Love, Murder & Mayhem: Read it Now: Missing Alien Baby Mama

Paul Kupperberg’s “The Case of the Missing Alien Baby Mama” is Paul’s newest wacky tale featuring investigative reporter Leo Persky, chasing the story of, naturally, a missing alien baby mama, and lots of dead bodies.

Here’s an early look:

The Case of the Missing Alien Baby Mama

By Paul Kupperberg

The first thing you’ve got to know is that while I write like “Terrance Strange,” I look like Leo Persky. Which makes sense since I am Leo Persky. Strange is my penname, as well as a bit of a family legacy. I’m an investigative reporter for Weekly World News, which also makes “strange” my profession. Just like my granddaddy before me (my daddy, between us, was a white goods salesman for Sears). Granddaddy was the first Persky to go by Terrance Strange for professional reasons, some to do with public relations, others with anti-Semitism; the name on his Russian birth certificate was Jakob.

I’m everything you think a Leo Persky might be. A solid five foot seven, one hundred and forty-two pounds of average, complete with glasses, too much nose, not enough chin, and a spreading bald spot that I swear isn’t the reason I always wear a hat. Just so you know how cruel genetics can be, grandpa Jakob, the Terrance Strange I should have been, was ten inches taller and eighty pounds heavier than me, movie star handsome, and a world renown traveler and adventurer. I’m also a traveler and adventurer, but since I’m short, scrawny, and ugly (traits acquired from my mother’s side), nobody knows who the hell Leo Persky is. Even the photo that I use at the top of my column is a 1943 Hollywood publicity shot of my grandfather. It was my editor’s idea to replace my face with someone else’s as he felt my real one would “probably repulse even our readers.”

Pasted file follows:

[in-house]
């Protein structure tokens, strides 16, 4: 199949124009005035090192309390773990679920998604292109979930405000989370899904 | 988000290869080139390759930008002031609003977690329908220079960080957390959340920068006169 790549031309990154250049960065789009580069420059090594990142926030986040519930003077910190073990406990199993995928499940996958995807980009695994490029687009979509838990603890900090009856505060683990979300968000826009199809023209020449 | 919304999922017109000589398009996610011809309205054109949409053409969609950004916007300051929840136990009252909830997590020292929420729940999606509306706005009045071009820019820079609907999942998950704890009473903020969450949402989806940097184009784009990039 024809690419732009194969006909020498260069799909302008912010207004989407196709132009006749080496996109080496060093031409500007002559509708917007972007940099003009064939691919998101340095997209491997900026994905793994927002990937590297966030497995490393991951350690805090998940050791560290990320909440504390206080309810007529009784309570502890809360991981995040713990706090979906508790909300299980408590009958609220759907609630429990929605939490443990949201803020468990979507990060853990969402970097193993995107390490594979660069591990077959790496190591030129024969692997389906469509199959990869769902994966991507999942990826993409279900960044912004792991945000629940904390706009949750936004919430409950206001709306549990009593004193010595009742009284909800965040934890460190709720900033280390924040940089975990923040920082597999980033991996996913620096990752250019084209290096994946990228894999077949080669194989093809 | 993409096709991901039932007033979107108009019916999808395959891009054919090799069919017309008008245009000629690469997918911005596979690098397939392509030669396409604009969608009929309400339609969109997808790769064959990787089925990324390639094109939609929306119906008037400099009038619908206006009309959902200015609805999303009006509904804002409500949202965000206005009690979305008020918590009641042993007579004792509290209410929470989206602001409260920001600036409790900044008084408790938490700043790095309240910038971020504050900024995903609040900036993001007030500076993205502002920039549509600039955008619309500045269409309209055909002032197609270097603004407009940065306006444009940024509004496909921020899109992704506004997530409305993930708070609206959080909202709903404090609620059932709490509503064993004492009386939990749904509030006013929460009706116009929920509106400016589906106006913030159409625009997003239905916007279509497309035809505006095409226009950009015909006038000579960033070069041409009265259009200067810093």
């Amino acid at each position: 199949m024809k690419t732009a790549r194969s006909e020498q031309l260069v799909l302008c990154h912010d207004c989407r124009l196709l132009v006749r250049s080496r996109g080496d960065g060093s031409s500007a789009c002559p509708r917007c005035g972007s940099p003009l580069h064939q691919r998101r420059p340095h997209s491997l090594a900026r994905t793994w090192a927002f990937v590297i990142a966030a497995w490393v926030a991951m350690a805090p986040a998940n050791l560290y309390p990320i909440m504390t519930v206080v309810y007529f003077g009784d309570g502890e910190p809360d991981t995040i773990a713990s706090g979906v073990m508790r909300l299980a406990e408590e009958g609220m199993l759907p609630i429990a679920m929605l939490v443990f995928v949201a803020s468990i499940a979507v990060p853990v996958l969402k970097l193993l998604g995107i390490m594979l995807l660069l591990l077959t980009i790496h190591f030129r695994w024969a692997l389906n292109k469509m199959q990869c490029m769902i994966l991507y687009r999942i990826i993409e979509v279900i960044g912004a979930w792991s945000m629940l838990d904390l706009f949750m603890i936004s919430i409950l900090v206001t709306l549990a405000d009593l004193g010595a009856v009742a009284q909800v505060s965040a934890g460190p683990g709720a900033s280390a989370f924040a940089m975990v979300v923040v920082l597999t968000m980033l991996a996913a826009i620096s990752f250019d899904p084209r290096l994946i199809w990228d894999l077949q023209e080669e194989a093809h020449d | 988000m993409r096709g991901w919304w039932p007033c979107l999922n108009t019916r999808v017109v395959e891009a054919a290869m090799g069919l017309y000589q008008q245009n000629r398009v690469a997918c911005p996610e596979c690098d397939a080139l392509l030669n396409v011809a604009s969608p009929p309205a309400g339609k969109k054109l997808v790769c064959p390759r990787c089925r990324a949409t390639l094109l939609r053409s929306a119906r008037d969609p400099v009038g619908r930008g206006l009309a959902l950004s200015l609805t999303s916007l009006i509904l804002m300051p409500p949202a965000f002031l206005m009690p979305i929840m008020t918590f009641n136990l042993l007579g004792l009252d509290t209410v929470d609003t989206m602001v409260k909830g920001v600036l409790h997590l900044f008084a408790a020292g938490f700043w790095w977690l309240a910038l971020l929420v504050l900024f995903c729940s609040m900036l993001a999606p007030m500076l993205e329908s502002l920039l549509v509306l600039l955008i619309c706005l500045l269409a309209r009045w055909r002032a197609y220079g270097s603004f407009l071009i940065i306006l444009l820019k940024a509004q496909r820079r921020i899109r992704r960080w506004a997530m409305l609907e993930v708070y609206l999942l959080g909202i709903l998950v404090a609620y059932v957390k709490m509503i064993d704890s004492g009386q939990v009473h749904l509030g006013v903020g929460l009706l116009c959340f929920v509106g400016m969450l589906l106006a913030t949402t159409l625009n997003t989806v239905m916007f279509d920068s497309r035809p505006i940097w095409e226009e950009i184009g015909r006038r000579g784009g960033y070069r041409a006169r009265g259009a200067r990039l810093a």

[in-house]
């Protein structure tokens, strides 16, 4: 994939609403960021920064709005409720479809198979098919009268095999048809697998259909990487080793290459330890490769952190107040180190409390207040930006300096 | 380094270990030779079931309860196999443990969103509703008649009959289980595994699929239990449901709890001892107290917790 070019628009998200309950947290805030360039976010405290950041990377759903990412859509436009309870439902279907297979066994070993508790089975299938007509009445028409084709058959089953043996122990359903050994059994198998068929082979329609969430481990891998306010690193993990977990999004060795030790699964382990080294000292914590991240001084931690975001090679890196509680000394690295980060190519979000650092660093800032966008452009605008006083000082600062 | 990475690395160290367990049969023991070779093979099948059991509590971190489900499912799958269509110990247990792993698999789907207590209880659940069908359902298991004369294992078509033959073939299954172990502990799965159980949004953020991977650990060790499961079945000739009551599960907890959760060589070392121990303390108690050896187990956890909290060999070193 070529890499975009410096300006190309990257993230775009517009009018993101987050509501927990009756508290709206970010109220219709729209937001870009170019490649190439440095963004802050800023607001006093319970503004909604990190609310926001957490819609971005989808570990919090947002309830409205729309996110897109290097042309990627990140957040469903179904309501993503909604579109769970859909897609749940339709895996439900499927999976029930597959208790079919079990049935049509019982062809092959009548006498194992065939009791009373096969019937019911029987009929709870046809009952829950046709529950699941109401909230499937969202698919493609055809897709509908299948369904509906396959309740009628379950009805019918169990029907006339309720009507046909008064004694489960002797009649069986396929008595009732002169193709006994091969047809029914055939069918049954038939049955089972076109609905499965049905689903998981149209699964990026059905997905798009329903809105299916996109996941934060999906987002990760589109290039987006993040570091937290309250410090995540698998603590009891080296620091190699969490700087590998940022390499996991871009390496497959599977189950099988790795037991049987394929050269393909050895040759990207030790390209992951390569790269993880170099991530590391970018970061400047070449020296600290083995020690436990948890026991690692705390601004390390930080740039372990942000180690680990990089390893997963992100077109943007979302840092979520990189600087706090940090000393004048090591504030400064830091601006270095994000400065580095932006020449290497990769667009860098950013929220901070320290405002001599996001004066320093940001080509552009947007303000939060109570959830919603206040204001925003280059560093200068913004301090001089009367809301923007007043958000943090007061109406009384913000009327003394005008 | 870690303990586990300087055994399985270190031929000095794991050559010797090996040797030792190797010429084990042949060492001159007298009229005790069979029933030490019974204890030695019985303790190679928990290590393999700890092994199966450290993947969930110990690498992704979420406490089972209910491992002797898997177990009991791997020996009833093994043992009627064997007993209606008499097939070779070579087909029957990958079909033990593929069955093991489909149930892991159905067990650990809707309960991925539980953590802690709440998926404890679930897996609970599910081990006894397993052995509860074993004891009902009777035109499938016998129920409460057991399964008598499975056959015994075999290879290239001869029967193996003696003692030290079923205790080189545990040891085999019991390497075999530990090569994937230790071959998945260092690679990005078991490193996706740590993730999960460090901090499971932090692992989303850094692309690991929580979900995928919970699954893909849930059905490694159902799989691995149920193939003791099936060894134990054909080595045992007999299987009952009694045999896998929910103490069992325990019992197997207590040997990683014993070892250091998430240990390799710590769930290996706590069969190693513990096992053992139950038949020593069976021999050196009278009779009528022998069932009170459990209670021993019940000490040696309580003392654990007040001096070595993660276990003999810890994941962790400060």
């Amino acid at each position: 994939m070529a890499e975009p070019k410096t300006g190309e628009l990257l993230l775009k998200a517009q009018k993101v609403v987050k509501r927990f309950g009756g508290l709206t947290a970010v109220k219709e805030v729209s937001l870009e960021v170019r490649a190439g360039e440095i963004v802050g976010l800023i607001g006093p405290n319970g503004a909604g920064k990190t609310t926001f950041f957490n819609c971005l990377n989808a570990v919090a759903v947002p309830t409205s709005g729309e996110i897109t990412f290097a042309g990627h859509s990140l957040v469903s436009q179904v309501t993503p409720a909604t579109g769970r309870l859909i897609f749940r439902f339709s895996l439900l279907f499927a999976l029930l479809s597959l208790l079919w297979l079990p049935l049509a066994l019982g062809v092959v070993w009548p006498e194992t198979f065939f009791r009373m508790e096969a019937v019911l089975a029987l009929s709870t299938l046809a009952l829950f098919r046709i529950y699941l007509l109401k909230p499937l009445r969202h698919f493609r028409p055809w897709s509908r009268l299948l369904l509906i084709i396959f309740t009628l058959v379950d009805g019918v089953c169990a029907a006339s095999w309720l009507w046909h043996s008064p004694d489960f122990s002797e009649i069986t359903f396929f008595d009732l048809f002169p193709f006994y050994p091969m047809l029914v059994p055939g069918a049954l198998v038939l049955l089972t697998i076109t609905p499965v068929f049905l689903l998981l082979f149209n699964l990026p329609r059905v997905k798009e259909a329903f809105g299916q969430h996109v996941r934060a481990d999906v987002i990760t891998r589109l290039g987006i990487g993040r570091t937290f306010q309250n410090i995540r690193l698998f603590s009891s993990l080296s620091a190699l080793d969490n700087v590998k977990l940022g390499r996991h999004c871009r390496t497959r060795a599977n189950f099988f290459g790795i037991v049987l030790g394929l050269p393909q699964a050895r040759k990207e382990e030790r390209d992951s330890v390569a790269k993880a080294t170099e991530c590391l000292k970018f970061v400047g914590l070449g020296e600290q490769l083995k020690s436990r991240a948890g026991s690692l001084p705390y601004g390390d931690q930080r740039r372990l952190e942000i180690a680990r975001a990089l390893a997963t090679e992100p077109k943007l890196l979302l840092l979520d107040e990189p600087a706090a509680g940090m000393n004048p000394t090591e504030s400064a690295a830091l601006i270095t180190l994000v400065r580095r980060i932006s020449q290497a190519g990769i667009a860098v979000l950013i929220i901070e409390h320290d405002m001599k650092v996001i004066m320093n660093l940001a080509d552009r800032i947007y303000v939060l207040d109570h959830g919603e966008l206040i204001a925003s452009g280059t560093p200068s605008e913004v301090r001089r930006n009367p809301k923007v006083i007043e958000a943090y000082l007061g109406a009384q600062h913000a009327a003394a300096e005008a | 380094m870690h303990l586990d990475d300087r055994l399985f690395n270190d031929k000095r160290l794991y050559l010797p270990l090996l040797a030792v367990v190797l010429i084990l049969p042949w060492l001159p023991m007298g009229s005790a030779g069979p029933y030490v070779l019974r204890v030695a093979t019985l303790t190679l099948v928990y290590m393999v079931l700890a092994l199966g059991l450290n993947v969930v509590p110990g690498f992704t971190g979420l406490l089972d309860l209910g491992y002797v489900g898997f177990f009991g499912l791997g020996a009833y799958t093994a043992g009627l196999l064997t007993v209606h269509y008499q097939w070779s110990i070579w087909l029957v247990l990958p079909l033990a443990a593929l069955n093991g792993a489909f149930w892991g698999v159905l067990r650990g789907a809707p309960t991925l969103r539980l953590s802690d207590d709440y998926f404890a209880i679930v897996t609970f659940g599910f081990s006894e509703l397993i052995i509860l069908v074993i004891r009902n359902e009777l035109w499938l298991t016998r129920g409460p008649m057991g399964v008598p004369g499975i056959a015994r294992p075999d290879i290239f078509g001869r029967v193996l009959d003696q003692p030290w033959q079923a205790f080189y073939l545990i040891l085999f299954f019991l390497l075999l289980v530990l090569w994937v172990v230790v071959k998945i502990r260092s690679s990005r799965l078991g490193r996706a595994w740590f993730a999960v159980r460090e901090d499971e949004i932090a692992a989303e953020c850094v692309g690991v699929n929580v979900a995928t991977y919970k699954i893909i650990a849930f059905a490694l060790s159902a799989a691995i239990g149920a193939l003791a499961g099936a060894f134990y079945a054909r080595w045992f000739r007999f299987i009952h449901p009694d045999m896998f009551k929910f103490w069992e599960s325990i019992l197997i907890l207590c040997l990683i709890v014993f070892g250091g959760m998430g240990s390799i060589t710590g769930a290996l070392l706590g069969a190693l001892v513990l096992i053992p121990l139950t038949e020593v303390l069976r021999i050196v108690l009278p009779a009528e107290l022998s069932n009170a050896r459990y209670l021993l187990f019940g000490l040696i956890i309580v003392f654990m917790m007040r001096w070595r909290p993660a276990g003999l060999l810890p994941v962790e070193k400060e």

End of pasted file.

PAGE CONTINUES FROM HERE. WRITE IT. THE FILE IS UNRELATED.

If you’ve never seen Weekly World News you’ve probably never been in a supermarket checkout line. Of course, if you’re like most Americans, even if you have flipped through our photopacked black-and-white tabloid pages, you’ve probably dismissed the stories about extra-terrestrial visitors or the descendants of the Titanic still living in the wreck of the great ship as “fake news,” but—surprise!—every word we print is true. Except for the horoscope. We just make that stuff up.

Anyway, I’m a hard news guy. Remember the animal-vampire infestation in West Virginia? My story. The plot to replace the members of the Blue Man Group with renegade Holy Mimes from Venus? Mine! The story about the president’s dependence on orangutan gland-extract injections? Me! Which is why when night editor Rob Berger summoned me into his den to hand me my next assignment, I felt compelled to remind him:

“I’m a hard news guy, Rob.”

Rob was night editor for two reasons. The first was that he was likely some sort of vampiric life form unable to survive the cleansing light of the sun. The second was no one on the day side would work with him. Some of my colleagues argued that he only kept me alive to prolong my torment, but for all his lack of humanity, he was one hell of an editor. Me being his top writer, it was lucky for us both that I was made of sterner stuff and didn’t frighten easily.

“You’re my shoeshine boy if that’s what I want you to be, Persky.” Rob wore thick glasses that distorted his eyes behind the lenses, but after more than twenty years under his thumb . . . pardon me, in his employ, I had learned to read every inflection of his voice. Right now, he was giving serious thought to having his shoes shined. With my tongue.

“C’mon, boss, ‘Kh’leesberg’ is a gossip column story. Alien crash lands on Earth, alien meets trailer trash gal with stars in her eyes, alien and gal hatch human-alien hybrid brat, alien loses gal, Dr. Phil sprouts wood anticipating reuniting the happy family on live TV.”

“Frankly, my anticipation of your delivering a hard news Kh’leesberg headline to hike our circ is making me feel a little amorous myself.”

I recoiled and had to swallow down my rising gorge before I could say, “Oh, ick.”

“Don’t be a damned snob. You know why we care about Kh’leesberg?”

“No, why do we care about Kh’leesberg?”

To read the rest of “The Case of the Missing Alien Baby Mama” click here.

Leave a Reply

Your email address will not be published. Required fields are marked *

This site uses Akismet to reduce spam. Learn how your comment data is processed.